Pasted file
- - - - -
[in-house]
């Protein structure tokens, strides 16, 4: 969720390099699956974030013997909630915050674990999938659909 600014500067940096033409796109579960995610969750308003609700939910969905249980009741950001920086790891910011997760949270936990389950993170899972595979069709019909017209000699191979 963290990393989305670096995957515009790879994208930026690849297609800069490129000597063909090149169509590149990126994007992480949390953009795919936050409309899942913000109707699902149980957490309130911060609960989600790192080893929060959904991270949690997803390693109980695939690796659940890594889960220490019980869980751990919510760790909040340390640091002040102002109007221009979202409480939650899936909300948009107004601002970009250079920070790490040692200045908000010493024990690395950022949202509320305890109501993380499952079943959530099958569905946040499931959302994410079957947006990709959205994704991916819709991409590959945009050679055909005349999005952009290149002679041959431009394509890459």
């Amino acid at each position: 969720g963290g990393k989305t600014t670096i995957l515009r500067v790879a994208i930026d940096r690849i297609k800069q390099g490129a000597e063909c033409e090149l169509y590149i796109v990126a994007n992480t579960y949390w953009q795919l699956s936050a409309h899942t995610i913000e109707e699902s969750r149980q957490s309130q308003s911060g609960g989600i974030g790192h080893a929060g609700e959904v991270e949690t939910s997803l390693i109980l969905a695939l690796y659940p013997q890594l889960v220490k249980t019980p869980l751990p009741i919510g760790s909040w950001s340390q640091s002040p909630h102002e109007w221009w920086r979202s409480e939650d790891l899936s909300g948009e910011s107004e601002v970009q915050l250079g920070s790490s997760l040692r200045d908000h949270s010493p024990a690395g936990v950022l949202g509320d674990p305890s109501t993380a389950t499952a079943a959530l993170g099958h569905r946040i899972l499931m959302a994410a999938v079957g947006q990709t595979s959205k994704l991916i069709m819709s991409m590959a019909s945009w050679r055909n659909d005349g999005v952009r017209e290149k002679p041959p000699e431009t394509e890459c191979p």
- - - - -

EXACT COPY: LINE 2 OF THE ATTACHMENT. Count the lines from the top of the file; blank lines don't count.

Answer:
């Protein structure tokens, strides 16, 4: 969720390099699956974030013997909630915050674990999938659909 600014500067940096033409796109579960995610969750308003609700939910969905249980009741950001920086790891910011997760949270936990389950993170899972595979069709019909017209000699191979 963290990393989305670096995957515009790879994208930026690849297609800069490129000597063909090149169509590149990126994007992480949390953009795919936050409309899942913000109707699902149980957490309130911060609960989600790192080893929060959904991270949690997803390693109980695939690796659940890594889960220490019980869980751990919510760790909040340390640091002040102002109007221009979202409480939650899936909300948009107004601002970009250079920070790490040692200045908000010493024990690395950022949202509320305890109501993380499952079943959530099958569905946040499931959302994410079957947006990709959205994704991916819709991409590959945009050679055909005349999005952009290149002679041959431009394509890459």